The Legal Project
"[Those] who won our independence believed ... the path of safety lies in the opportunity to discuss freely supposed grievances and proposed remedies." — Justice Brandeis
 
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About the Legal Project

The Middle East Forum has established the Legal Project to protect researchers and analysts who work on the topics of terrorism, terrorist funding, and radical Islam from lawsuits designed to silence their exercise of free speech.

Background

Researchers and analysts have been repeatedly targeted in legal actions, including these lawsuits:

  • Khalid bin Mahfouz vs. Rachel Ehrenfeld: Ehrenfeld wrote that Bin Mahfouz had financial links to Al-Qaeda and Hamas. He sued her in January 2004 in a plaintiff-friendly British court. He won by default, and was awarded £30,000 and an apology.

  • Iqbal Unus vs. Rita Katz: His house searched in the course of a U.S. government operation, code-named Green Quest, Unus in March 2004 sued Katz, a non-governmental counterterrorist expert, on the grounds that she was responsible for the raid. Unus lost and had to pay Katz's court costs.

  • Council on American-Islamic Relations vs. Andrew Whitehead of Anti-CAIR. CAIR claimed in March 2004 that Whitehead's statements on his website were false, libelous, and "impute the commission of a criminal offense," all of which caused injury to CAIR's "standing and reputation." Two years later, CAIR withdrew the lawsuit.

  • Islamic Society of Boston vs. 17 critics, including the David Project and Steven Emerson. ISB initiated the lawsuit in May 2005, accusing them of defamation and of conspiring to violate the ISB's civil rights through "a concerted, well-coordinated effort to deprive the Plaintiffs … of their basic rights of free association and the free exercise of religion." Two years later, it withdrew the lawsuit.

Such lawsuits are often predatory, filed without a serious expectation of winning, but undertaken as a means to bankrupt, distract, intimidate, and demoralize defendants. Plaintiffs seek less to prevail in the courtroom than to wear down researchers and analysts. Even when the latter win cases, they pay heavily in time, money, and spirit. As counterterrorism specialist Steven Emerson comments, "Legal action has become a mainstay of radical Islamist organizations seeking to intimidate and silence their critics." Islamists clearly hope, Douglas Farah notes, that researchers will "get tired of the cost and the hassle [of lawsuits] and simply shut up."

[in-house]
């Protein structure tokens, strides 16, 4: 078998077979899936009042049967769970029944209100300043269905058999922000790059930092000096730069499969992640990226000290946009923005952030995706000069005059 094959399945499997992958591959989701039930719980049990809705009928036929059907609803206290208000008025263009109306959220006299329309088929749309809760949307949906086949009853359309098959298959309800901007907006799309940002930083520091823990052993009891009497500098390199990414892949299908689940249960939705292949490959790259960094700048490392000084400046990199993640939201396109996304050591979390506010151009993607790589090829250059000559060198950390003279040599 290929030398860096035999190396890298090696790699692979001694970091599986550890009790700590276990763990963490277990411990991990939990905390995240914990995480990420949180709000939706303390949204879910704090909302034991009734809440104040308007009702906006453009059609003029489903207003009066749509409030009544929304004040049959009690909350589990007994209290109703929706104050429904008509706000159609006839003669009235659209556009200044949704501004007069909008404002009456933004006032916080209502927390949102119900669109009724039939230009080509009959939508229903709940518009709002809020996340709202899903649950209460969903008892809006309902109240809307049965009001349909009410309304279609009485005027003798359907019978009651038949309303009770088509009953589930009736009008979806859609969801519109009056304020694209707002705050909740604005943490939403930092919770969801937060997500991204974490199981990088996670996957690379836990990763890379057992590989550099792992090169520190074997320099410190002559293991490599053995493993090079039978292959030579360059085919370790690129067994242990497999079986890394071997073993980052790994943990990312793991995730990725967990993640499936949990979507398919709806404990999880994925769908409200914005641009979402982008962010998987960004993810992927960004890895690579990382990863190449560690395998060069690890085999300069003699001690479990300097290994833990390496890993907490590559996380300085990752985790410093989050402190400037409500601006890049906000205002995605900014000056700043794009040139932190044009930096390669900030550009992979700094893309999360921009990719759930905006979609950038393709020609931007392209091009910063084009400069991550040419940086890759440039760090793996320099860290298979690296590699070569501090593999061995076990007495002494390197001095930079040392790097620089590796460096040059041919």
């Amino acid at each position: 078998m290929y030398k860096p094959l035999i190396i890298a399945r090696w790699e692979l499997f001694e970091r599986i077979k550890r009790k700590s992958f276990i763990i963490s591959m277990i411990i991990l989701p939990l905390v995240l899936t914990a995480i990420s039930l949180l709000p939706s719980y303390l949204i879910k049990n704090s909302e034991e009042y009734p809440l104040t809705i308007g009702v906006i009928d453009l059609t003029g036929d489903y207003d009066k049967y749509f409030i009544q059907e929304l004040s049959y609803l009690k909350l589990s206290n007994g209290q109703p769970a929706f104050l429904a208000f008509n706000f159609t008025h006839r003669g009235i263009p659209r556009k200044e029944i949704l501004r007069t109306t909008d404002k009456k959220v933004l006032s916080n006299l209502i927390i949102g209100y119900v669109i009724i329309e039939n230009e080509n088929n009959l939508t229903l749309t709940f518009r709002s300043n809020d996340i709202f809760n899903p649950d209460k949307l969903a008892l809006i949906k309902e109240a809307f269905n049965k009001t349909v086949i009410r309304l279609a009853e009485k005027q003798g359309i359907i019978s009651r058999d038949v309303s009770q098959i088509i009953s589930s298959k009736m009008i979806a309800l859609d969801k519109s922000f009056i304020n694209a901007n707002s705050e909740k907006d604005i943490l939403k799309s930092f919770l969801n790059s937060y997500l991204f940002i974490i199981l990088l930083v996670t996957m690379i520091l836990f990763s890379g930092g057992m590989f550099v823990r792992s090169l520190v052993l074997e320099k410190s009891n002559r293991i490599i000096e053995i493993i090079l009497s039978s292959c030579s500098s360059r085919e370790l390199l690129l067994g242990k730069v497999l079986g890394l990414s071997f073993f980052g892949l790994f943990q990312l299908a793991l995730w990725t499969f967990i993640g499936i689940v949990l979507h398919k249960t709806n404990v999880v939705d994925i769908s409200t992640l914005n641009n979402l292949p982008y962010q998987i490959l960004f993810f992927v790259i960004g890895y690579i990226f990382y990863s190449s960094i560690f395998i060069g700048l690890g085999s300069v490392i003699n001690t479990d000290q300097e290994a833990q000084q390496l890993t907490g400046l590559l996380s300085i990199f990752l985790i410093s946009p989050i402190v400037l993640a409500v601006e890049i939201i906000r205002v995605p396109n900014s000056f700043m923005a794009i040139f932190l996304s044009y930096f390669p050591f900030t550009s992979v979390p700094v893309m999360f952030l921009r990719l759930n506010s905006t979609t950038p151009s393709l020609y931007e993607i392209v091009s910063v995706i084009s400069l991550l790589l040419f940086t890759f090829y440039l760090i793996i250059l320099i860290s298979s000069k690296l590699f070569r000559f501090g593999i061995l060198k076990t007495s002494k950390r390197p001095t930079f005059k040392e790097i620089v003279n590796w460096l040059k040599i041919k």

The Threat

We therefore must expect that Islamists will engage in future legal efforts along these lines. Indeed, the Islamic Society of North America and Muslim Public Affairs Council have publicly stated that they are considering filing defamation lawsuits against critics.

More specifically, the Council on American-Islamic Relations announced in October 2005 the ambitious fundraising goal of raising $1 million in one month, in part to "defend against defamatory attacks on Muslims and Islam." Shortly after, one of its staffers, Rabiah Ahmed, stated that lawsuits are increasingly an "instrument" for it to use. "The Muslim community realizes that it has to respond to these allegations and to these attacks, otherwise, the people who are promoting these defamatory remarks will win in the court of public opinion." CAIR chairman Parvez Ahmed has stated that "People who make statements connecting CAIR to terrorism should understand the legal consequences of their attempted slander and defamation. The First Amendment does not protect defamation." (However, Federal prosecutors have since made this same connection.)

The Larger Picture

The Islamist movement has two wings, one violent and one lawful, which operate apart but often reinforce each other. This was on display in August 2006, when the Heathrow airport plot to blow up airliners over the Atlantic Ocean provided an opening for Britain's Islamist establishment to press for changes in Middle East policy.

A similar one-two punch works to stifle the free discussion of Muhammad, the Koran, Islam, and Muslims. Eruptions against The Satanic Verses, the Danish cartoons, and Pope Benedict, which caused hundreds of deaths, effectively complement lawsuits such as the ISB's. Emerson correctly notes (in reply to the Muslim Public Affairs Council threatening a lawsuit against him for making "false statements") that "Legal action has become a mainstay of radical Islamist organizations seeking to intimidate and silence their critics."

The Legal Project

The Legal Project works in four distinct ways to counter the Islamist threat

1) Fundraising for an Escrow account to supplement the court costs and litigation fees for victims of Islamist lawfare - all funds raised go directly to lawfare victims,
2) Arranging for pro bono and reduced rate counsel for victims of Islamist lawfare,
3) Maintaining an international network of attorneys dedicated to working pro bono in the defense of free speech and,
4) Raising awareness about the issue. Efforts include briefings by legal experts on how to avoid libelous statements, and consultations with libel lawyers before publishing on certain topics.

Geert Wilders Lauds Legal Project

"Last June, I was acquitted of all charges by an Amsterdam court. The Middle East Forum's Legal Project ... was always there to help, advise and assist ... The importance of the MEF's Legal Project in reclaiming free expression and political discourse ... cannot be overestimated."

Geert Wilders, September 29, 2011

Read the full text of Wilders' statement

© 2014 The Middle East Forum.